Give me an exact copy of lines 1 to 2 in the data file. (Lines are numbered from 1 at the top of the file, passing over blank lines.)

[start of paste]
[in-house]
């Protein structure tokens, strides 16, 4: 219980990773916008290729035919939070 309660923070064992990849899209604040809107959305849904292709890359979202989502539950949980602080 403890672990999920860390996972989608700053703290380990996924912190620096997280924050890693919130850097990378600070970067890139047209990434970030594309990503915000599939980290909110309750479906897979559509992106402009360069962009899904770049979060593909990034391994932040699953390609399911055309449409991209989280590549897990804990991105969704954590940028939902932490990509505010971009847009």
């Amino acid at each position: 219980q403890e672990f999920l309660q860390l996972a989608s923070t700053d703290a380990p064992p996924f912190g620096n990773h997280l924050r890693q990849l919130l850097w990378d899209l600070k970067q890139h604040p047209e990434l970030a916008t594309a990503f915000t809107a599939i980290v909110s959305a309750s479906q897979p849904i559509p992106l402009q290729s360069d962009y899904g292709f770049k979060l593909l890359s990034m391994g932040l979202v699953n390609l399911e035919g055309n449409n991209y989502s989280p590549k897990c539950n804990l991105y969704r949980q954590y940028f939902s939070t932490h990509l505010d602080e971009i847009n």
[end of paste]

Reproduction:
[in-house]
């Protein structure tokens, strides 16, 4: 219980990773916008290729035919939070 309660923070064992990849899209604040809107959305849904292709890359979202989502539950949980602080 403890672990999920860390996972989608700053703290380990996924912190620096997280924050890693919130850097990378600070970067890139047209990434970030594309990503915000599939980290909110309750479906897979559509992106402009360069962009899904770049979060593909990034391994932040699953390609399911055309449409991209989280590549897990804990991105969704954590940028939902932490990509505010971009847009």